Ideally, the urine sample should be freshly urinated- this already creates a problem as there is a lot of time lost between collecting the sample and the sample arriving at the laboratory. Urine collected from the toilet bowl will most definitely be unsuitable as there are often cleaning chemicals and disinfectants already in the water that will degrade the DNA. Most DNA testing companies will not test urine.

DNA samples for DNA testing - how to store them?

Special Techniques used for analysis DNA
Special Techniques used for analysis DNA

Different DNA samples have different methods of sampling and storage. You have to be well aware of exactly how to collect samples (for example, if you are thinking of using hair, you will need the root attached and if you are thinking of sending in a sweaty top you would need to make sure that this was in direct contact with the skin and not a second layer of clothing). Moreover, how you store the sample is important. If you are using an oral mouth swab for DNA testing or a used Kleenex, you need to allow these to dry before sealing them into an envelope as fungal spores may germinate if left humid.

With DNA in urine there could be some problems. Besides the fact that many times it is just DNA fragments that are presents, urine is acidic and if left to stand bacteria begin to act on it creating other corrosive chemicals like ammonia which could cause the DNA to degrade; this would make the sample unlikely useful to conclude your paternity DNA test.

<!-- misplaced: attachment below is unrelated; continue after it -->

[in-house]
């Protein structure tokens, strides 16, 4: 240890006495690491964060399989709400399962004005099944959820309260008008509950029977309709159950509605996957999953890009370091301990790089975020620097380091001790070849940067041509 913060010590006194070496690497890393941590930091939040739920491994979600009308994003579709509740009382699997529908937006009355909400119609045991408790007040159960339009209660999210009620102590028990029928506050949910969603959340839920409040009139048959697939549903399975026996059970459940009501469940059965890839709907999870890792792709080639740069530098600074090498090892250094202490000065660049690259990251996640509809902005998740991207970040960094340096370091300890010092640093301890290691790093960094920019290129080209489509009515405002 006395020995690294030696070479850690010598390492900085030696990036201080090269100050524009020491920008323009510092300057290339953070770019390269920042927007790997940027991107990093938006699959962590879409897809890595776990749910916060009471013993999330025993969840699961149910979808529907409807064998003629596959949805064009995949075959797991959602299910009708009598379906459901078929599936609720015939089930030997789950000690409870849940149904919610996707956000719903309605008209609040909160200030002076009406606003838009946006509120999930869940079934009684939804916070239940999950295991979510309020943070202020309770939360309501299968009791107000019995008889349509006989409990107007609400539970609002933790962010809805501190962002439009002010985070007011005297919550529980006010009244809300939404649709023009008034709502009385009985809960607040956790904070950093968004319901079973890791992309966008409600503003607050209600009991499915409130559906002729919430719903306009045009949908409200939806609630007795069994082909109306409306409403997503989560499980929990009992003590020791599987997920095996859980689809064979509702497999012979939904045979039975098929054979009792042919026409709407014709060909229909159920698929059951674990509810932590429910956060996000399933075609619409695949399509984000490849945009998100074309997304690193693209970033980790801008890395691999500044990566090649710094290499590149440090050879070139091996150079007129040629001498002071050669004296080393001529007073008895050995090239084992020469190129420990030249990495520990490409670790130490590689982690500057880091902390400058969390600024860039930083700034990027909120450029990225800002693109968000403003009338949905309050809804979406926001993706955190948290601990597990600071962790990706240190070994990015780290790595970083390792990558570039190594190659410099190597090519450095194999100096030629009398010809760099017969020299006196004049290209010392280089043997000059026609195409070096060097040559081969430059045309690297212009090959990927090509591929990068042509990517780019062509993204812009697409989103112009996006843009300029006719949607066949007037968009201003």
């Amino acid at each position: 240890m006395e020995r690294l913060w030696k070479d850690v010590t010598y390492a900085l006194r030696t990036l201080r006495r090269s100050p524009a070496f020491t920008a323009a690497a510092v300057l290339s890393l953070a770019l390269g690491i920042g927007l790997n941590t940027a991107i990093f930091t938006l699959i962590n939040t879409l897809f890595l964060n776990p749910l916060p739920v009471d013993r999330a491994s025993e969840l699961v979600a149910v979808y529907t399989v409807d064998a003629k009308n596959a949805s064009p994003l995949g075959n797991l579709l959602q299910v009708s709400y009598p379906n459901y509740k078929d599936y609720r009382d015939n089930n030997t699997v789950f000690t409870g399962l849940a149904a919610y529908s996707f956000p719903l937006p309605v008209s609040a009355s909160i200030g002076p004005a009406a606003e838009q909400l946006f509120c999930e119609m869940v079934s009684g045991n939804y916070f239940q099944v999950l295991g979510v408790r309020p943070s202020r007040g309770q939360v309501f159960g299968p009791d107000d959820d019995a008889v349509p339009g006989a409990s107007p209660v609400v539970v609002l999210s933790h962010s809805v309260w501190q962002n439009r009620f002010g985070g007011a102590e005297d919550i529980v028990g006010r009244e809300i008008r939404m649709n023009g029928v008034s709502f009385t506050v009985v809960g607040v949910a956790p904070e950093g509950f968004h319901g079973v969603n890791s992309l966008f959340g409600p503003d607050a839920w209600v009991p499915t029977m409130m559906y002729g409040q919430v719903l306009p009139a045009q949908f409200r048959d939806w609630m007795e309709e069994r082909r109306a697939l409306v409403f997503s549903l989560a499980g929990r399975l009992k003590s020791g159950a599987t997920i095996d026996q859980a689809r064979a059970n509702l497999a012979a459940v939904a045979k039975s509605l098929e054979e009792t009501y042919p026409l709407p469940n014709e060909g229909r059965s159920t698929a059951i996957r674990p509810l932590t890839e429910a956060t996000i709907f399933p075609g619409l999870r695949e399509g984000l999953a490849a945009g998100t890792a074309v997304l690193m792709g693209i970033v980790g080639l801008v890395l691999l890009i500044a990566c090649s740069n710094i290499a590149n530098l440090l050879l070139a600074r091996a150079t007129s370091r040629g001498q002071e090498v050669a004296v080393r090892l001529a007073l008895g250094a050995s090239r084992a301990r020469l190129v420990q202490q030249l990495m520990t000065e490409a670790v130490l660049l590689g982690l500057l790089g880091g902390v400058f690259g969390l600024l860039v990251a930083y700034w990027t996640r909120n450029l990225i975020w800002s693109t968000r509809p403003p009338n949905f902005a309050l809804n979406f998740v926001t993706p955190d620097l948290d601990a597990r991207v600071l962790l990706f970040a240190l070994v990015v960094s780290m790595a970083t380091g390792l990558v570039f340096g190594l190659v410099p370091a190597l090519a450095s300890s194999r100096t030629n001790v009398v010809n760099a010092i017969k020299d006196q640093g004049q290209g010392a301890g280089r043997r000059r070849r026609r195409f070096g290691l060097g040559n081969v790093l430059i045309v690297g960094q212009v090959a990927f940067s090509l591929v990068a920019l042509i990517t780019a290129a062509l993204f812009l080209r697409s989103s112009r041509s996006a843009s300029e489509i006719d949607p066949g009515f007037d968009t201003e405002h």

PCR - Polymerase chain reaction

A method of amplification and replication of DNA that makes is possible for scientists to work with tiny samples of DNA, for example, the DNA found in a minute stain on a fragment of old cloth.

Forensic DNA analysis

Forensic DNA analysis is a very interesting branch of genetics and DNA testing. Understanding how DNA is extracted from different samples and how external conditions impact the structure of DNA, perhaps making the sample in question unusable is just the tip of the iceberg in this complex science.

Any comments and feedback are always welcome, thanks :)

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    • profile image

      lonewolf 

      17 months ago

      im dealing with a civil case and want to know if you can help. story"a lady was so druck that she passed out on my new couch and urinated alot on it. soaked two of three cushins about a year ago. in need to know if her urine can some how be collected and tested to identify it to be hers.

    • profile image

      john9229 

      5 years ago

      I'm learned something new on your lens. Thanks for the information about urine samples and DNA testing

    • profile image

      anonymous 

      5 years ago

      Thanks for explaining why urine samples do not work for DNA testing. DNA testing is something I have never really understood before, thanks for sharing!

    • profile image

      dellgirl 

      5 years ago

      What a great lens, itâs so full of helpful information. Thank you for sharing, I learned a lot.